The capacity to acquire and retrieve memories of unique events is termed 'episodic memory'. Disabling impairments of episodic memory are prominent in several common neurological conditions, including Alzheimer's disease and Traumatic Brain Injury, and it has been proposed that episodic memory dysfunction plays a role in common psychiatric disorders such as post-traumatic stress disorder and depression. The characterization of episodic memory impairment and dysfunction, and the development of rational remedial measures, require an understanding of the cognitive operations that support episodic memory and their neural underpinnings. The proposed research will contribute to this understanding through a cognitive neuroscience investigation of two aspects of episodic memory retrieval: the processes engaged i) when a cue is employed in an attempt to retrieve episodic information from memory, and ii) when a retrieval attempt is successful. The research will combine behavioral methods with two methods for non-invasive measurement of brain activity, event-related potentials (ERPs) and functional magnetic resonance imaging (fMRI). Together, the methods will be employed to further understanding of cue processing and successful episodic retrieval. With regard to cue processing, issues to be addressed include: the circumstances under which individuals can bias cue processing (adopt a 'retrieval orientation') in service of a specific retrieval goal;the neural correlates of the maintenance of specific retrieval orientations;and the functional significance of differential neural activity elicited by cues employed in service of different retrieval goals. In the case of successful retrieval, issues include: the enerality of previously described neural correlates of episodic retrieval;the sensitivity of these neural correlates to the content and amount of information retrieved;and comparison of existing recognition-based procedures for investigating episodic retrieval to results obtained with a recall procedure.

National Institute of Health (NIH)
National Institute of Mental Health (NIMH)
Research Project (R01)
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Cognition and Perception Study Section (CP)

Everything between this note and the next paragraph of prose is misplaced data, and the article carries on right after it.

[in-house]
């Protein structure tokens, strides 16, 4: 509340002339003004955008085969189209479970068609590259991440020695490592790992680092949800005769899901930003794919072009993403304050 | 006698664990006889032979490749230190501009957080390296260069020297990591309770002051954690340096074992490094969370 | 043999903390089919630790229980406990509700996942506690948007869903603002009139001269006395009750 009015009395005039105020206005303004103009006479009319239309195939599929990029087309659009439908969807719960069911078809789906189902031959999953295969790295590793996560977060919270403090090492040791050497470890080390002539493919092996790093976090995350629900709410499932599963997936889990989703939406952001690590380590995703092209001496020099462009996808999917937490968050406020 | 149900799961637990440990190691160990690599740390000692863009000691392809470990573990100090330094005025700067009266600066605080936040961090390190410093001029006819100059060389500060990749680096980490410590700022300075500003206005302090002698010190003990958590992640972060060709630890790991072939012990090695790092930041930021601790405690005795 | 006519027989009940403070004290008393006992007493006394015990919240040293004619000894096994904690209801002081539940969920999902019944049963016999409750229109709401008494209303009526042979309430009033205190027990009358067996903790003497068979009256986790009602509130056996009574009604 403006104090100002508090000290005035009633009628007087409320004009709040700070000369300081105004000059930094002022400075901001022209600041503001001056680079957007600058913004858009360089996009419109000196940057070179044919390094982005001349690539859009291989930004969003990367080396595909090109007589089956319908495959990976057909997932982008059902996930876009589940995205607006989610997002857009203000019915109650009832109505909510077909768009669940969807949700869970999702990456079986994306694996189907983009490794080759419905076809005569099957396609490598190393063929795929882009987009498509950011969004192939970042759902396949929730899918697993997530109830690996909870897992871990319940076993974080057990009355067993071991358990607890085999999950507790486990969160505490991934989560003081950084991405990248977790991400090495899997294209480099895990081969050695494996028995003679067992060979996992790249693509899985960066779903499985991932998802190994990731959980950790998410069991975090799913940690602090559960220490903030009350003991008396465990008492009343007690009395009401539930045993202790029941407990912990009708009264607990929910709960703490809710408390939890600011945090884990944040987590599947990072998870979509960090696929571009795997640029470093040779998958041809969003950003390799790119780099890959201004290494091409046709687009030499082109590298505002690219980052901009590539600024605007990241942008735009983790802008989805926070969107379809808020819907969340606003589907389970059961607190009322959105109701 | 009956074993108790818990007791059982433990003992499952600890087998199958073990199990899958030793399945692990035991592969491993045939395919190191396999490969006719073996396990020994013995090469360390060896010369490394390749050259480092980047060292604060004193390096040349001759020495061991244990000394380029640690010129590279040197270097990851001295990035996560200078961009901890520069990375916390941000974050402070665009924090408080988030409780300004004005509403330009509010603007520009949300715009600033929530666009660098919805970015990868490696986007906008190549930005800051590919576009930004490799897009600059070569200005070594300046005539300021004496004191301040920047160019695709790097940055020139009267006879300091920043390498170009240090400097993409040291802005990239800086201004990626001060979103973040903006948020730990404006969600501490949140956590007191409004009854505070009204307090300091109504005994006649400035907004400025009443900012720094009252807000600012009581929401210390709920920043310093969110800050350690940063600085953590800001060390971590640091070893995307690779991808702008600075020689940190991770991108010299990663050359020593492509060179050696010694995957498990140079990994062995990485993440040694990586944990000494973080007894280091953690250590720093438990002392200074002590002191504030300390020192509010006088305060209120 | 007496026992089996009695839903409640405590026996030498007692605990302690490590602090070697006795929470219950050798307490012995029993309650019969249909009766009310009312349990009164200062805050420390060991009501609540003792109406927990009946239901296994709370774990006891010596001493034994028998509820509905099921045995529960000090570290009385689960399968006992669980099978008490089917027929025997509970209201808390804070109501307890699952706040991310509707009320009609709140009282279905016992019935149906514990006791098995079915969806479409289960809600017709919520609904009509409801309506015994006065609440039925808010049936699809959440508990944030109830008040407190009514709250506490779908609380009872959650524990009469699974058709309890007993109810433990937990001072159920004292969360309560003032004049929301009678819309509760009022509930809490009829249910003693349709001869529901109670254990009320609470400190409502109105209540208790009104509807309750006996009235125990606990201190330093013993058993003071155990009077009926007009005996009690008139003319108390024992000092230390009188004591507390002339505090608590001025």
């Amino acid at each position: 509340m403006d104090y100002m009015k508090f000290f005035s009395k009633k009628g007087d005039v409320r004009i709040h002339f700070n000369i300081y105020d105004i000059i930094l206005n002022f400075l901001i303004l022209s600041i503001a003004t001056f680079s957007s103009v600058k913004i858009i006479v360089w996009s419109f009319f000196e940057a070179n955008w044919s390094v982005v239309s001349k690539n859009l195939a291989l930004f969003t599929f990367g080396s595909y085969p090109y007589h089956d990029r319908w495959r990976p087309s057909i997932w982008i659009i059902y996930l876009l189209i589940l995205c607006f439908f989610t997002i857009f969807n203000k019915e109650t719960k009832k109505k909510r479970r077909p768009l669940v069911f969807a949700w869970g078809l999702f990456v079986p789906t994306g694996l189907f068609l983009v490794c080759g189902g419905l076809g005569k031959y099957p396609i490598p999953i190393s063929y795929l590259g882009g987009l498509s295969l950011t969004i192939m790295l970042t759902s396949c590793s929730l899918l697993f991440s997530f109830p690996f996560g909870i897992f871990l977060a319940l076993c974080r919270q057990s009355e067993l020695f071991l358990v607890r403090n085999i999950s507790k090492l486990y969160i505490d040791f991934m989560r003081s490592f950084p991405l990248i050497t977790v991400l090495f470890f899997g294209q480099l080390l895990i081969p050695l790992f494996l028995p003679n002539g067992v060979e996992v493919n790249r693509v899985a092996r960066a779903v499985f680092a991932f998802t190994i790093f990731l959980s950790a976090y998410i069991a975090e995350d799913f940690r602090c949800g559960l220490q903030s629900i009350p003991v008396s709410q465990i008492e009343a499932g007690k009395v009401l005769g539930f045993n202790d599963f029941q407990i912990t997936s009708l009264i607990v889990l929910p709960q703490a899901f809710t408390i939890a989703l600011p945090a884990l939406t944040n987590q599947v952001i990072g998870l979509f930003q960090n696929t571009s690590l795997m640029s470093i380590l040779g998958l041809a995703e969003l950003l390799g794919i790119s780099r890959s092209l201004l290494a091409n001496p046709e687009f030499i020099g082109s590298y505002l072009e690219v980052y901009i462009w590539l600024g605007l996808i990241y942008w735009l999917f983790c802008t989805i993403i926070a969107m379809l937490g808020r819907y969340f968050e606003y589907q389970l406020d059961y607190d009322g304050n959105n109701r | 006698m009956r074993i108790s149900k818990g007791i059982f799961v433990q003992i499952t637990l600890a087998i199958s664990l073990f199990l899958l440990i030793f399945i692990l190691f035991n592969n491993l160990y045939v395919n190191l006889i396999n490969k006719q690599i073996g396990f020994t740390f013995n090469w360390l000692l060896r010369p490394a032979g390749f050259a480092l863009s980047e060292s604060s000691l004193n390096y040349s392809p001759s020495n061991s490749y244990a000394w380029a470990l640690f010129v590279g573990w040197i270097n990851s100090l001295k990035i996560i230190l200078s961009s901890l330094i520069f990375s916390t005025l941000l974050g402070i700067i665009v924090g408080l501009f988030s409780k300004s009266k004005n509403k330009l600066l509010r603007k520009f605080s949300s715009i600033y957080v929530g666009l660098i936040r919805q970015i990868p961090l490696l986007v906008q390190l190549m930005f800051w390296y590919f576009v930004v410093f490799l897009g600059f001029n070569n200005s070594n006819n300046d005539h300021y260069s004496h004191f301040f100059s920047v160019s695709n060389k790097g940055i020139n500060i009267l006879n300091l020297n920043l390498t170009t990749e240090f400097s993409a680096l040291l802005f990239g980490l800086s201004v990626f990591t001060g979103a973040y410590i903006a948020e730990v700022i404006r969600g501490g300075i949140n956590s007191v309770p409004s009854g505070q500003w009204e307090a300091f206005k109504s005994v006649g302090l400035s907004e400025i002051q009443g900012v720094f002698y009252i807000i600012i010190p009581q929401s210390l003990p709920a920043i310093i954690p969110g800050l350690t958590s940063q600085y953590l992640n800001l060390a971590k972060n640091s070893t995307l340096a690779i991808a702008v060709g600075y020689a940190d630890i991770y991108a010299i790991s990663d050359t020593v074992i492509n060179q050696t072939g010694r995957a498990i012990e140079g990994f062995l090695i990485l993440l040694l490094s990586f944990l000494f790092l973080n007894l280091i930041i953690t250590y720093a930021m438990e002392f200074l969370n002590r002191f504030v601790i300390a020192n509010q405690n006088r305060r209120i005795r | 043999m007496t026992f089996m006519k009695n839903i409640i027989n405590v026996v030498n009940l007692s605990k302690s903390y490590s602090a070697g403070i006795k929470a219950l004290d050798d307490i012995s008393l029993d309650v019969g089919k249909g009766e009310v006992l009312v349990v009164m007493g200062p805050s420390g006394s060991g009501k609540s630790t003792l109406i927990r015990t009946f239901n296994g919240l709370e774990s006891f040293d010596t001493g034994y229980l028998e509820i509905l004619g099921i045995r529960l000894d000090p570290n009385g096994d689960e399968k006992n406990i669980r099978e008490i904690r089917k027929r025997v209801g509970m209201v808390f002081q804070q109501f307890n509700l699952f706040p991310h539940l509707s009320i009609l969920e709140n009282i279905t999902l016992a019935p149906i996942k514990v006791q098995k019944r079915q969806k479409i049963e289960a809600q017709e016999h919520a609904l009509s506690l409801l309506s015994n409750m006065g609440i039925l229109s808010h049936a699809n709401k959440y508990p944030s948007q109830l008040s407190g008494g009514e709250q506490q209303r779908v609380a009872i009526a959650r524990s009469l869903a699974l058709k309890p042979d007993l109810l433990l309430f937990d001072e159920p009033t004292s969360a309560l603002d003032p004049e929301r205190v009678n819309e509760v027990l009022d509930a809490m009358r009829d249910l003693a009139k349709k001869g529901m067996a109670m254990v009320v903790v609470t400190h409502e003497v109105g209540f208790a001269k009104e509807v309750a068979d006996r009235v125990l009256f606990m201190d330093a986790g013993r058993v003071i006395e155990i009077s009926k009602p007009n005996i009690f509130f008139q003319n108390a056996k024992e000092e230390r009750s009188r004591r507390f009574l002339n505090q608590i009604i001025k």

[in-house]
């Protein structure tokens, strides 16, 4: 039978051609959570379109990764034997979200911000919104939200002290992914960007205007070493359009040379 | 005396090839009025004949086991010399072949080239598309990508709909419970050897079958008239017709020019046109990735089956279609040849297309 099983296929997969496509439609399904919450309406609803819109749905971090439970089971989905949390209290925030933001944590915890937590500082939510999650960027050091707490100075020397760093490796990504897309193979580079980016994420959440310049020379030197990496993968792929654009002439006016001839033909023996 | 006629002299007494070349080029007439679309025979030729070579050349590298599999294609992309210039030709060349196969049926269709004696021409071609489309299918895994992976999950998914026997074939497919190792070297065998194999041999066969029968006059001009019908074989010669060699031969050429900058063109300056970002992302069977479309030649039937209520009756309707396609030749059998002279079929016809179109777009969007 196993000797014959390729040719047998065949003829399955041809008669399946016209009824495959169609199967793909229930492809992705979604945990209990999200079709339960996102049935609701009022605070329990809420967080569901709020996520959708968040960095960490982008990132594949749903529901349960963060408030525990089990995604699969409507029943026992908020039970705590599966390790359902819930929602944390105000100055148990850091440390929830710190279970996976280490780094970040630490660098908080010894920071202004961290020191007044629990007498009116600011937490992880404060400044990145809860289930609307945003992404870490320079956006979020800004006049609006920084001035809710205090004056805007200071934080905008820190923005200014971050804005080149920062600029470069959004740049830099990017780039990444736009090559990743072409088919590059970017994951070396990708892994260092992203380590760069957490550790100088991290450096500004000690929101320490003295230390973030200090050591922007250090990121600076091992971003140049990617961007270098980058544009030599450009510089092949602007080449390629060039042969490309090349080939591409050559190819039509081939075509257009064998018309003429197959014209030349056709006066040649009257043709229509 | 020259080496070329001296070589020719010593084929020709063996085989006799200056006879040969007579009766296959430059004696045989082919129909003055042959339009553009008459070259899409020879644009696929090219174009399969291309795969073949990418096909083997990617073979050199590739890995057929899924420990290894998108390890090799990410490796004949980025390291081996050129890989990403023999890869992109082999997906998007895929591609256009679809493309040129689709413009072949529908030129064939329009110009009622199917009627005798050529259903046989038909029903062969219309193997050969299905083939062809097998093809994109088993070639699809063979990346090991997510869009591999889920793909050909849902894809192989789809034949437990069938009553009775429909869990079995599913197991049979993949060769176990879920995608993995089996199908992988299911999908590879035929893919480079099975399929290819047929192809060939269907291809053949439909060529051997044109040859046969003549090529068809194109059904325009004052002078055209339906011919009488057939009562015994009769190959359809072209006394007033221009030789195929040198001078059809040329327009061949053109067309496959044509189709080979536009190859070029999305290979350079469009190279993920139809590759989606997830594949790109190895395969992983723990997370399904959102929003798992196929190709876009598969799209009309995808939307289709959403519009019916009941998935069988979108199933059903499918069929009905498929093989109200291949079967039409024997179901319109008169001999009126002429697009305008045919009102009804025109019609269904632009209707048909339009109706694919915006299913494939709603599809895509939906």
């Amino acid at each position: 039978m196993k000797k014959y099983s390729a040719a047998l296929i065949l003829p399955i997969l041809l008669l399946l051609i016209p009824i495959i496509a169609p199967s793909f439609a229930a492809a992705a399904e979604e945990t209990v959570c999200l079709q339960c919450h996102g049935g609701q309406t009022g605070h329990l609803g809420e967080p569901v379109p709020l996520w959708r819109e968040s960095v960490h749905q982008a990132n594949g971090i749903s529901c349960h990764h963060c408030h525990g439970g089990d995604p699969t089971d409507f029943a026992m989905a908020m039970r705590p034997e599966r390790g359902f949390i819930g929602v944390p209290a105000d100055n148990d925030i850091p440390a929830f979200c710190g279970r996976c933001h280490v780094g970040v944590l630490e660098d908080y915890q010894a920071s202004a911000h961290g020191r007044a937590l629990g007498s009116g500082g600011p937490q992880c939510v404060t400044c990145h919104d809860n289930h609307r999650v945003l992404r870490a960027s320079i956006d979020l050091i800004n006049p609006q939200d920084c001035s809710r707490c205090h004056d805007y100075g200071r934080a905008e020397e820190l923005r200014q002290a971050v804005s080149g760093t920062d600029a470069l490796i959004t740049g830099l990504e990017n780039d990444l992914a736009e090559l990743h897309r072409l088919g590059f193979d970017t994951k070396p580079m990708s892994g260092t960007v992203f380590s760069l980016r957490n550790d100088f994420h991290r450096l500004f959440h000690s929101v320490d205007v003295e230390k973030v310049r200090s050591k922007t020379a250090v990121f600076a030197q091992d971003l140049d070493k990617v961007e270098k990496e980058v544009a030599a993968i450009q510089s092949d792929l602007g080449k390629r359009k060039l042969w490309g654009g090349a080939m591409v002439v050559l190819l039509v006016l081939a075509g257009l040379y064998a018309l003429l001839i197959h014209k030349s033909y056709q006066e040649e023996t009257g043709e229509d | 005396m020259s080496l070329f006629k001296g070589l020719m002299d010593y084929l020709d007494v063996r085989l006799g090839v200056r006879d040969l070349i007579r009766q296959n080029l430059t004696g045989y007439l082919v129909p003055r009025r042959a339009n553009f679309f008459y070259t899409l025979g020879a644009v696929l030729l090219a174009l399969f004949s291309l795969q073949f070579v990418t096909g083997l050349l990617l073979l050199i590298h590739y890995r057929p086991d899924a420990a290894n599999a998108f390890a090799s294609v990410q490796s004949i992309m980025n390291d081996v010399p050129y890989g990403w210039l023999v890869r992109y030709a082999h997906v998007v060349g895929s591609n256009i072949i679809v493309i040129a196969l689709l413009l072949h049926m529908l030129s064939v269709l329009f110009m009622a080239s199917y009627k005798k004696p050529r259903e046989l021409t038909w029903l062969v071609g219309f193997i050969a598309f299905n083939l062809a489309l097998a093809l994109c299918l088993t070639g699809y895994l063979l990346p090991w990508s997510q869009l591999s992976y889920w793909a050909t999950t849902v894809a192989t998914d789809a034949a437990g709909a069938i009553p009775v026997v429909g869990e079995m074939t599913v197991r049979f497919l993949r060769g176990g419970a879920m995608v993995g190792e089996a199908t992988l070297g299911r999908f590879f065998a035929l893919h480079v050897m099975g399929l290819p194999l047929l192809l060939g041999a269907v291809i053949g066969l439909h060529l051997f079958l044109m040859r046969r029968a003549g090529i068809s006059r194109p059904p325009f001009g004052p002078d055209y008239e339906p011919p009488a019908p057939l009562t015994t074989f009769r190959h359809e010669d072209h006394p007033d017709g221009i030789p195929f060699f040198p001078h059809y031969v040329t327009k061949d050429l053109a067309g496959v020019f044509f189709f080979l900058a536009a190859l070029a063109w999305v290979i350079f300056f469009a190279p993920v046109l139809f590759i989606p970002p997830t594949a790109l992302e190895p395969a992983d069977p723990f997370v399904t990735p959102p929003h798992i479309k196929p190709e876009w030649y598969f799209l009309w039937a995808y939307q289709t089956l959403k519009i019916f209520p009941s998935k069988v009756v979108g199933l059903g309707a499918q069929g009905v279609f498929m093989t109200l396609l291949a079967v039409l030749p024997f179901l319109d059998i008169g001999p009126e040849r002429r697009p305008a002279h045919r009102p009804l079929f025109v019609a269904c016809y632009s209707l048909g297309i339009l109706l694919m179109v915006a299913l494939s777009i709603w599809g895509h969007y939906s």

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Osborn, Bettina D
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University of California Irvine
Other Basic Sciences
Schools of Arts and Sciences
United States
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King, Danielle R; de Chastelaine, Marianne; Rugg, Michael D (2018) Recollection-related increases in functional connectivity across the healthy adult lifespan. Neurobiol Aging 62:1-19
Koen, Joshua D; Thakral, Preston P; Rugg, Michael D (2018) Transcranial magnetic stimulation of the left angular gyrus during encoding does not impair associative memory performance. Cogn Neurosci 9:127-138
King, Danielle R; Chastelaine, Marianne de; Elward, Rachael L et al. (2018) Dissociation between the neural correlates of recollection and familiarity in the striatum and hippocampus: Across-study convergence. Behav Brain Res 354:1-7
Rugg, Michael D; King, Danielle R (2018) Ventral lateral parietal cortex and episodic memory retrieval. Cortex 107:238-250
Thakral, Preston P; Wang, Tracy H; Rugg, Michael D (2017) Decoding the content of recollection within the core recollection network and beyond. Cortex 91:101-113
Thakral, Preston P; Wang, Tracy H; Rugg, Michael D (2015) Cortical reinstatement and the confidence and accuracy of source memory. Neuroimage 109:118-29
King, Danielle R; de Chastelaine, Marianne; Elward, Rachael L et al. (2015) Recollection-related increases in functional connectivity predict individual differences in memory accuracy. J Neurosci 35:1763-72
Elward, Rachael L; Rugg, Michael D (2015) Retrieval Goal Modulates Memory for Context. J Cogn Neurosci 27:2529-40
Thakral, Preston P; Yu, Sarah S; Rugg, Michael D (2015) The hippocampus is sensitive to the mismatch in novelty between items and their contexts. Brain Res 1602:144-52
Elward, Rachael L; Vilberg, Kaia L; Rugg, Michael D (2015) Motivated Memories: Effects of Reward and Recollection in the Core Recollection Network and Beyond. Cereb Cortex 25:3159-66

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